franchise website

One of the major reasons for buying into a franchise is to take advantage of the brand recognition value of the original business. Customers who have become a fan of a particular product or service trust that they can get the same quality from one business to the next, as long as it carries that brand name.

For this reason, franchises are often tightly controlled, with strict limitations on the way a product is prepared, presented and marketed. Just as individual franchisees benefit from the perceived quality of the franchised product, the brand, as a whole, can be damaged by the actions of a single franchisee.

When it comes to whether or not franchisees should have their own websites, the industry has largely been divided. Franchisers are understandably reluctant to give control to individual franchisees, while franchisees may feel they are being penalized by not being able to conduct their own advertising campaigns – particularly if they feel that the overall franchise campaign is ineffective.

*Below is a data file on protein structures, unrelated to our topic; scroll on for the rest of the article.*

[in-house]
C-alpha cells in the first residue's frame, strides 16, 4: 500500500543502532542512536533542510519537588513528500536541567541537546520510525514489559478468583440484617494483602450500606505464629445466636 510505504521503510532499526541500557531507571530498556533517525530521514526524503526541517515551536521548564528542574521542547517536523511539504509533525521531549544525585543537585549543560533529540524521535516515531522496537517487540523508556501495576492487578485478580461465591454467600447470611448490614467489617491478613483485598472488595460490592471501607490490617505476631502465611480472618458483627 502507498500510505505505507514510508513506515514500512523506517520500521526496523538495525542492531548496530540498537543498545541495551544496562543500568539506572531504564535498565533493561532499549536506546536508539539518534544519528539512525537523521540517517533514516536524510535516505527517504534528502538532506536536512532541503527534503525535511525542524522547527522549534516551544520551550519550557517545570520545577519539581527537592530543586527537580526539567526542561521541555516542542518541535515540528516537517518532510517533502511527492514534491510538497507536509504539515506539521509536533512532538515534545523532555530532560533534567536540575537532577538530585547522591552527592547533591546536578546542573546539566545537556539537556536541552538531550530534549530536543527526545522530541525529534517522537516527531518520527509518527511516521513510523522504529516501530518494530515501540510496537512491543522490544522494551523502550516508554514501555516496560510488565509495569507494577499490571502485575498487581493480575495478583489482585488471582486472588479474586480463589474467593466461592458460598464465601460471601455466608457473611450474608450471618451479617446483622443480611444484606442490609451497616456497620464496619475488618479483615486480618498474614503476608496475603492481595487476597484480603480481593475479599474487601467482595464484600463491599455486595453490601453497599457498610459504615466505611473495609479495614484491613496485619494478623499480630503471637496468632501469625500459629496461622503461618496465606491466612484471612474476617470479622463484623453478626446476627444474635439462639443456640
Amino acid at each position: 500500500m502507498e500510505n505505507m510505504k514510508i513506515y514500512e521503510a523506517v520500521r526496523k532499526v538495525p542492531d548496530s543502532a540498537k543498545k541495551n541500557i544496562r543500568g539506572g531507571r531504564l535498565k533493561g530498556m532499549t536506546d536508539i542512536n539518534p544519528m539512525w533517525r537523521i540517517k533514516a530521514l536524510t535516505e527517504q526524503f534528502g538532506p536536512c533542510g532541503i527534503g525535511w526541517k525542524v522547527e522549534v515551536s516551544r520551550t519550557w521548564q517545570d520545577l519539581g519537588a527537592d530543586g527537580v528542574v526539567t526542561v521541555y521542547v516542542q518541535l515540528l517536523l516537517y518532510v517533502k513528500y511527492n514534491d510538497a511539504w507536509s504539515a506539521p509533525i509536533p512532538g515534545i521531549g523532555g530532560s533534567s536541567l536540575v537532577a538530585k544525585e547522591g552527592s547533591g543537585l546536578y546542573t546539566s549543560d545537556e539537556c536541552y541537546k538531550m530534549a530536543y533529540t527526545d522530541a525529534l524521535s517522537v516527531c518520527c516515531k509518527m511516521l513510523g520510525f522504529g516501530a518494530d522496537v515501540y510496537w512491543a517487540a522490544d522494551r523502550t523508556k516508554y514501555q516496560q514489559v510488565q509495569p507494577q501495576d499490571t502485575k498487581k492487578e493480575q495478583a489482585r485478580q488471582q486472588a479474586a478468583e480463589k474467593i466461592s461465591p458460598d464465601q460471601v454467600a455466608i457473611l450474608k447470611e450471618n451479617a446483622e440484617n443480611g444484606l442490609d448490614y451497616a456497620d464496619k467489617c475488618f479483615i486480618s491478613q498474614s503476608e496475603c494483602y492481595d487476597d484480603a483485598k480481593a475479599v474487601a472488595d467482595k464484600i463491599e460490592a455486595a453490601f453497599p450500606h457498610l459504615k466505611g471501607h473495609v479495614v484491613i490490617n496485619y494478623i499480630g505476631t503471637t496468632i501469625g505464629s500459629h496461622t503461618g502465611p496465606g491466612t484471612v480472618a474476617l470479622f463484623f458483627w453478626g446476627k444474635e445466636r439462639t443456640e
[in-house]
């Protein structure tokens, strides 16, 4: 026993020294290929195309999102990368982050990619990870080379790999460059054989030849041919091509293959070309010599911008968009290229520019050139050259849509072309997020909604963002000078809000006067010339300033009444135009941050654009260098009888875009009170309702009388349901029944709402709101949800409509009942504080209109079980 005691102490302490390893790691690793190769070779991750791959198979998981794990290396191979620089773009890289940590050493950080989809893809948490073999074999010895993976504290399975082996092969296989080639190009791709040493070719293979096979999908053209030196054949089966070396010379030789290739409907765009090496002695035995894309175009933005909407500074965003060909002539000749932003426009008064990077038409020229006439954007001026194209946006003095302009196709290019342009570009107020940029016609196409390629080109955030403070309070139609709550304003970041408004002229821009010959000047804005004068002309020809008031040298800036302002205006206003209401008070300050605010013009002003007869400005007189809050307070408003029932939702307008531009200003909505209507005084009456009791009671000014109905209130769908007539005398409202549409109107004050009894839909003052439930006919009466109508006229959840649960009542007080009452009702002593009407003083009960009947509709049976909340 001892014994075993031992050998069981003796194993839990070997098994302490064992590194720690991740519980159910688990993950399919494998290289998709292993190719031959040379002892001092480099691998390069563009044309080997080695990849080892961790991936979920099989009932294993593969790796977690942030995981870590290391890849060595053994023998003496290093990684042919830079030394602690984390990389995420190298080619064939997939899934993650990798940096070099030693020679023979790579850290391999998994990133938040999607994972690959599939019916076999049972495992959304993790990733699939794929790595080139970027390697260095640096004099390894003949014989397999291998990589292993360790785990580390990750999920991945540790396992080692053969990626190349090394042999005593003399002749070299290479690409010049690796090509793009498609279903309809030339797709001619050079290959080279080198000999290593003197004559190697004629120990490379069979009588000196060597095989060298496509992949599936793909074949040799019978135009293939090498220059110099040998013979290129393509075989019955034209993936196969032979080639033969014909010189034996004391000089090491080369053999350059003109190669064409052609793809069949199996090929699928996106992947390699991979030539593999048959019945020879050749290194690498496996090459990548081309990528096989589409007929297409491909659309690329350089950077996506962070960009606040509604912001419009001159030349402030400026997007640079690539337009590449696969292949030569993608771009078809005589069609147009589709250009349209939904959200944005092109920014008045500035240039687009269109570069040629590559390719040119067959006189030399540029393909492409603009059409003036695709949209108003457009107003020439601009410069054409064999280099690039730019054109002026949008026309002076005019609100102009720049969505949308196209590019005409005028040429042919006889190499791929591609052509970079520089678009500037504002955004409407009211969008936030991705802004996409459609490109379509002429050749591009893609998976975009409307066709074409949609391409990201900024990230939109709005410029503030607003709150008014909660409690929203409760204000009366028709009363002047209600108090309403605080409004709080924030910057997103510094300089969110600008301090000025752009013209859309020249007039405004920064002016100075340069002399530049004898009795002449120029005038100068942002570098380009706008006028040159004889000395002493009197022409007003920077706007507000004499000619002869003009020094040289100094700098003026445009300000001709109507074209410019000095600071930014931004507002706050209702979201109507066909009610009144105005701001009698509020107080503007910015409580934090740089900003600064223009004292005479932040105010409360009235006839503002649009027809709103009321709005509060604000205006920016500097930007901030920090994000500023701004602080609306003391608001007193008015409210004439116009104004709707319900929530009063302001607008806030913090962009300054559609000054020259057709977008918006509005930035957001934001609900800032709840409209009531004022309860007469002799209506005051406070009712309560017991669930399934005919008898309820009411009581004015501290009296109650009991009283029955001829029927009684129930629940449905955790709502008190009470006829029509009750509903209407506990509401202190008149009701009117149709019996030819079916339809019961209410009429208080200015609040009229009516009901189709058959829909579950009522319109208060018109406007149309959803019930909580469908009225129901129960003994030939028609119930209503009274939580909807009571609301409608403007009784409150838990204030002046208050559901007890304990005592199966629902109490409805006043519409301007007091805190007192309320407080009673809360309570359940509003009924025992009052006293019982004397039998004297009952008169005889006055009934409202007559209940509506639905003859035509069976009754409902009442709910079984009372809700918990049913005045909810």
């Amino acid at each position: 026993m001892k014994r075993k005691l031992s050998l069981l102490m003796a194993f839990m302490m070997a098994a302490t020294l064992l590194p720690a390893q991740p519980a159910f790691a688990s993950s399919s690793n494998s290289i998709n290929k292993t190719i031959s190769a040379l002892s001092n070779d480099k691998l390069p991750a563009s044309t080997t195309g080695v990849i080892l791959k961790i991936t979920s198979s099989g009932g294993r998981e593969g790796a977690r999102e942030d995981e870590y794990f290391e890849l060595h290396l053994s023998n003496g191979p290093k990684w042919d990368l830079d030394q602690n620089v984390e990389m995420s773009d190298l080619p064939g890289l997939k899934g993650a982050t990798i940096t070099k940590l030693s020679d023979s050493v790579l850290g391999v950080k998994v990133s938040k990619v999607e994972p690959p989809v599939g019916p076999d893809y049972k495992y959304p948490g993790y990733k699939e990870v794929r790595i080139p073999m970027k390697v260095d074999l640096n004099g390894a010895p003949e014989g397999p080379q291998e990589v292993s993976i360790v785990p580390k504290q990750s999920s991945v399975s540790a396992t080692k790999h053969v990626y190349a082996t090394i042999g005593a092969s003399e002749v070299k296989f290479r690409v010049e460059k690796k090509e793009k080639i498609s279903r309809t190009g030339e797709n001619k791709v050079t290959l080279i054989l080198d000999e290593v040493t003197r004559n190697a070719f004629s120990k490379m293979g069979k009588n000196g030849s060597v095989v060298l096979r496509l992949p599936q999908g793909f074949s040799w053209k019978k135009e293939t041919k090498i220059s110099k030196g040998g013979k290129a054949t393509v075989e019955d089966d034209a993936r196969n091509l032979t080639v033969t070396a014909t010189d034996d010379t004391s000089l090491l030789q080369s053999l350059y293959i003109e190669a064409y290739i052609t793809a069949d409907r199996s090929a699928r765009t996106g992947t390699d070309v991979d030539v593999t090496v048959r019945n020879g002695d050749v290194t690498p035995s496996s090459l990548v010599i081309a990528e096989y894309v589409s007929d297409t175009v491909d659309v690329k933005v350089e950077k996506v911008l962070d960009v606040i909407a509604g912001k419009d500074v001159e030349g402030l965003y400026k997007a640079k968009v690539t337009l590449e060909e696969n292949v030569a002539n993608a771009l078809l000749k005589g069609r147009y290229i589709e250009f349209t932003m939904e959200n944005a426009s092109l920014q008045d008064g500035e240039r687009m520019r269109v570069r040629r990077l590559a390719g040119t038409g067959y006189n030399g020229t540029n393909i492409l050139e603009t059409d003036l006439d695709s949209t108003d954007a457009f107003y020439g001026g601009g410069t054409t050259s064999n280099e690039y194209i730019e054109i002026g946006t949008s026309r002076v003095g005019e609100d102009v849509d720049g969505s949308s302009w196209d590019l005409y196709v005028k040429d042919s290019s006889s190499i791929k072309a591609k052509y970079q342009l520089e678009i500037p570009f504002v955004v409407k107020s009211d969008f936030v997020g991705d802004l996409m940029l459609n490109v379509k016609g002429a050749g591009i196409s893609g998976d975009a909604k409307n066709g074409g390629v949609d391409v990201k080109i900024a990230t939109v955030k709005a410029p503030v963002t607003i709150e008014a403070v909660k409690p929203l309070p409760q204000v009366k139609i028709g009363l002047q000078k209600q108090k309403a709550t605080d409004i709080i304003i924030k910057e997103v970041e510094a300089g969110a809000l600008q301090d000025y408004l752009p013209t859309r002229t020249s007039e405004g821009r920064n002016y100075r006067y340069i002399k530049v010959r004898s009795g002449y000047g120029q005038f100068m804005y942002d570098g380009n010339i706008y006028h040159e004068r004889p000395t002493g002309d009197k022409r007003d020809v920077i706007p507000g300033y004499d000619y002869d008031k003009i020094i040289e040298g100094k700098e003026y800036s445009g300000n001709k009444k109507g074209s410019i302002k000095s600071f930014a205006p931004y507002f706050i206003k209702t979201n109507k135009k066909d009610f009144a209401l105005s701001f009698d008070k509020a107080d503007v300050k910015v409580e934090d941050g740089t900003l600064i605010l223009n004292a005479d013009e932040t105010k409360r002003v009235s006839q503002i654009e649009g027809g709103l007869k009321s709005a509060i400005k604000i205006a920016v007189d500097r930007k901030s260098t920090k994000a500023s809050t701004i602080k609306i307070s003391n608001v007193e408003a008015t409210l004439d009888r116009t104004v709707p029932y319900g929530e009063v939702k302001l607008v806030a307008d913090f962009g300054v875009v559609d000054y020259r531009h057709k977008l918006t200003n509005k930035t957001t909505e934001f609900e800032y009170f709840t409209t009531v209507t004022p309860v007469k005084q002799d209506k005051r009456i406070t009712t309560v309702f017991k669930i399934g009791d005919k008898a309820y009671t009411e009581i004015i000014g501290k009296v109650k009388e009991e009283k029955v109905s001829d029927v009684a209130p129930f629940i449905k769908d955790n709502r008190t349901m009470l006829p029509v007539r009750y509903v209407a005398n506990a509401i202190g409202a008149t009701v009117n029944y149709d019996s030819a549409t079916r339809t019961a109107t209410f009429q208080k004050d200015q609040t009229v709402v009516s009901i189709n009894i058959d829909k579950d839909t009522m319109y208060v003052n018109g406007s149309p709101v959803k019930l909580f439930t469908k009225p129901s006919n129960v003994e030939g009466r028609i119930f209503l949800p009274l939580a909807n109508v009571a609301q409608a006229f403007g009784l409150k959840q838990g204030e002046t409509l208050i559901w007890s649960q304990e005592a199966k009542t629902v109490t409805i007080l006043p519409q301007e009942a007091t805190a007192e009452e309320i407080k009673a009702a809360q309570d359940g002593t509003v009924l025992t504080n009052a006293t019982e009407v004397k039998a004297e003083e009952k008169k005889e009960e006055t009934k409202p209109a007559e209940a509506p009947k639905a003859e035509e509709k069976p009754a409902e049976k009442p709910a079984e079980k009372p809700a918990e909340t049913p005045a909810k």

Google Puts the Hammer Down: Franchisee Websites and Local Search

Up until 2012, it was not uncommon for individual franchisees to have their own websites. These were stand-alone web pages, which allowed each franchisee to manage their own content and do their own marketing.

There was, however, a problem with these types of arrangements: the websites often featured duplicate content and contained multiple links to each other for the purpose of cross-promotion. These two practices had long been frowned upon by Google, and in 2012 the search engine giant began to penalize them by changing its algorithms. Almost overnight, many franchise businesses lost a tremendous amount of traffic.

The Optimal Approach To Franchise Website Management

A more practical way of setting up and maintaining franchise business websites is to have one central page containing all of the web content for a franchise brand. Product descriptions, menus, national promotions and anything else relevant to the brand are all contained on the main page. From there, sub-pages can be developed for each franchise location, to be maintained and edited by each franchisee, at the discretion of the franchise owner.

There are many benefits of this format. For one, it allows the franchise owner to determine how much free reign he or she wants to give the individual franchisees, and allows them to retain the ability to change any content on the sub-pages. Meanwhile, since the homepage contains all of the franchise’s relevant content, they avoid posting a lot of duplicate content. Click here if you would like to learn more about franchise marketing.

Franchise Brand Management 2